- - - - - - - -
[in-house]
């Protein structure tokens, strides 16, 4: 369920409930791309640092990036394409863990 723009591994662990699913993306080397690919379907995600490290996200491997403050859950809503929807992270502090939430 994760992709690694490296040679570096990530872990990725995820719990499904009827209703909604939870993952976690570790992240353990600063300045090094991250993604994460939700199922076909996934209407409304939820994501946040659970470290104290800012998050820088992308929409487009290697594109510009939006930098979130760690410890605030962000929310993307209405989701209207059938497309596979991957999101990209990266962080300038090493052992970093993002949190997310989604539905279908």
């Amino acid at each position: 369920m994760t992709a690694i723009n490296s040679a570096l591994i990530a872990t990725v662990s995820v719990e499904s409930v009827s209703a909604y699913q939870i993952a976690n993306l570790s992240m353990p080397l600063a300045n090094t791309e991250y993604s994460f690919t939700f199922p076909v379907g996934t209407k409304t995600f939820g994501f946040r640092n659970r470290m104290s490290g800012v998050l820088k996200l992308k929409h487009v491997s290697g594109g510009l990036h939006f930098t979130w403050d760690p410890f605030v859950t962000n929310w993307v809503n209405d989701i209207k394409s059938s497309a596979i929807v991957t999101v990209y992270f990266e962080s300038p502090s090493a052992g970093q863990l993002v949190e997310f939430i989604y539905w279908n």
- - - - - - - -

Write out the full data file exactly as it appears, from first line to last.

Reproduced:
[in-house]
């Protein structure tokens, strides 16, 4: 369920409930791309640092990036394409863990 723009591994662990699913993306080397690919379907995600490290996200491997403050859950809503929807992270502090939430 994760992709690694490296040679570096990530872990990725995820719990499904009827209703909604939870993952976690570790992240353990600063300045090094991250993604994460939700199922076909996934209407409304939820994501946040659970470290104290800012998050820088992308929409487009290697594109510009939006930098979130760690410890605030962000929310993307209405989701209207059938497309596979991957999101990209990266962080300038090493052992970093993002949190997310989604539905279908």
């Amino acid at each position: 369920m994760t992709a690694i723009n490296s040679a570096l591994i990530a872990t990725v662990s995820v719990e499904s409930v009827s209703a909604y699913q939870i993952a976690n993306l570790s992240m353990p080397l600063a300045n090094t791309e991250y993604s994460f690919t939700f199922p076909v379907g996934t209407k409304t995600f939820g994501f946040r640092n659970r470290m104290s490290g800012v998050l820088k996200l992308k929409h487009v491997s290697g594109g510009l990036h939006f930098t979130w403050d760690p410890f605030v859950t962000n929310w993307v809503n209405d989701i209207k394409s059938s497309a596979i929807v991957t999101v990209y992270f990266e962080s300038p502090s090493a052992g970093q863990l993002v949190e997310f939430i989604y539905w279908n």